Cedric Kushner Promotions, Ltd. v. King, 533 U.S. 158, 6 (2001)

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Cite as: 533 U. S. 158 (2001)

Opinion of the Court

denied, 531 U. S. 1050 (2001). Indeed, this Court previously has said that liability "depends on showing that the defendants conducted or participated in the conduct of the 'enter-prise's affairs,' not just their own affairs." Reves v. Ernst & Young, 507 U. S. 170, 185 (1993).

While accepting the "distinctness" principle, we nonetheless disagree with the appellate court's application of that principle to the present circumstances—circumstances in which a corporate employee, "acting within the scope of his authority," 219 F. 3d, at 117, allegedly conducts the corporation's affairs in a RICO-forbidden way. The corporate owner/employee, a natural person, is distinct from the corporation itself, a legally different entity with different rights and responsibilities due to its different legal status. And we can find nothing in the statute that requires more "separateness" than that. Cf. McCullough v. Suter, 757 F. 2d 142, 144 (CA7 1985) (finding either formal or practical separateness sufficient to be distinct under 1962(c)).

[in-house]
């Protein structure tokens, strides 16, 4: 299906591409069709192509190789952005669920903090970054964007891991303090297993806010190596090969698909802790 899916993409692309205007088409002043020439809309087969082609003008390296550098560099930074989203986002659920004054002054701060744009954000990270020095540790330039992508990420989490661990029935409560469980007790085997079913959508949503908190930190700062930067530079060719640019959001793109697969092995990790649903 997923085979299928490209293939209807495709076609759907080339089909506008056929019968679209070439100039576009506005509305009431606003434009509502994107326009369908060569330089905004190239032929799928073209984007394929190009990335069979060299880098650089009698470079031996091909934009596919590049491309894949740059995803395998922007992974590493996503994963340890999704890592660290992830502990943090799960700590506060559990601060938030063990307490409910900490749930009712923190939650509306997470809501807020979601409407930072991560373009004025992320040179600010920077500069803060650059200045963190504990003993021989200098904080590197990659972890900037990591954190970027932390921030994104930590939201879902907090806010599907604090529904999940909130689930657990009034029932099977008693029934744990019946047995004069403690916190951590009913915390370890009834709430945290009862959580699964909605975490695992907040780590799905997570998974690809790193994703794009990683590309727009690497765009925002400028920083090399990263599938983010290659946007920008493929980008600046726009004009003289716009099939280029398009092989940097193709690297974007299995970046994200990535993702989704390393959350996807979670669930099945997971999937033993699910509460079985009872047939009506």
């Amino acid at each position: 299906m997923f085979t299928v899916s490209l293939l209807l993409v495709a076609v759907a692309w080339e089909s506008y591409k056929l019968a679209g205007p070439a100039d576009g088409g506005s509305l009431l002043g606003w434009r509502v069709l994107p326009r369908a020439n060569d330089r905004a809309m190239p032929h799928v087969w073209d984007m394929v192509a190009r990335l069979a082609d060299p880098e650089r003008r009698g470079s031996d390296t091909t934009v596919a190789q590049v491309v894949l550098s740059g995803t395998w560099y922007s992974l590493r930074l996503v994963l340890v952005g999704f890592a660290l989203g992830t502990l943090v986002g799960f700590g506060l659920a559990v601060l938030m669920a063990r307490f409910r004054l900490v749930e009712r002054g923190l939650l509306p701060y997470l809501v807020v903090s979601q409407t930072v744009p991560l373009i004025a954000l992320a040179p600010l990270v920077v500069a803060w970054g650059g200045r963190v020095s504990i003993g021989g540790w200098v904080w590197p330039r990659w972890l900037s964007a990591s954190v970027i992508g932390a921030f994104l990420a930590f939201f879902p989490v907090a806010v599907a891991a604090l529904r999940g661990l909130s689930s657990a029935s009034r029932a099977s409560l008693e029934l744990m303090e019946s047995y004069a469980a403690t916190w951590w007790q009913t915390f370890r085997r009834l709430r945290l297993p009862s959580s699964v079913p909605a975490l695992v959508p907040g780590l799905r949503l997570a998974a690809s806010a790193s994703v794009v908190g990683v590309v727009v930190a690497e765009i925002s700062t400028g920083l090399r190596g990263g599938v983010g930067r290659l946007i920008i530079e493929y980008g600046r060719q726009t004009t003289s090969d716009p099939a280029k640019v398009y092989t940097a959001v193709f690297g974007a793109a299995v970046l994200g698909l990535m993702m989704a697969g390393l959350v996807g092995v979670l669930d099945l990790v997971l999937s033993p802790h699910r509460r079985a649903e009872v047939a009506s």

Linguistically speaking, an employee who conducts the affairs of a corporation through illegal acts comes within the terms of a statute that forbids any "person" unlawfully to conduct an "enterprise," particularly when the statute explicitly defines "person" to include "any individual . . . capable of holding a legal or beneficial interest in property," and defines "enterprise" to include a "corporation." 18 U. S. C. 1961(3), (4). And, linguistically speaking, the employee and the corporation are different "persons," even where the employee is the corporation's sole owner. After all, incorporation's basic purpose is to create a distinct legal entity, with legal rights, obligations, powers, and privileges different from those of the natural individuals who created it, who own it, or whom it employs. See United States v. Bestfoods, 524 U. S. 51, 61-62 (1998); Burnet v. Clark, 287 U. S. 410, 415 (1932); 1 W. Fletcher, Cyclopedia of the Law of Private Corporations 7, 14 (rev. ed. 1999).


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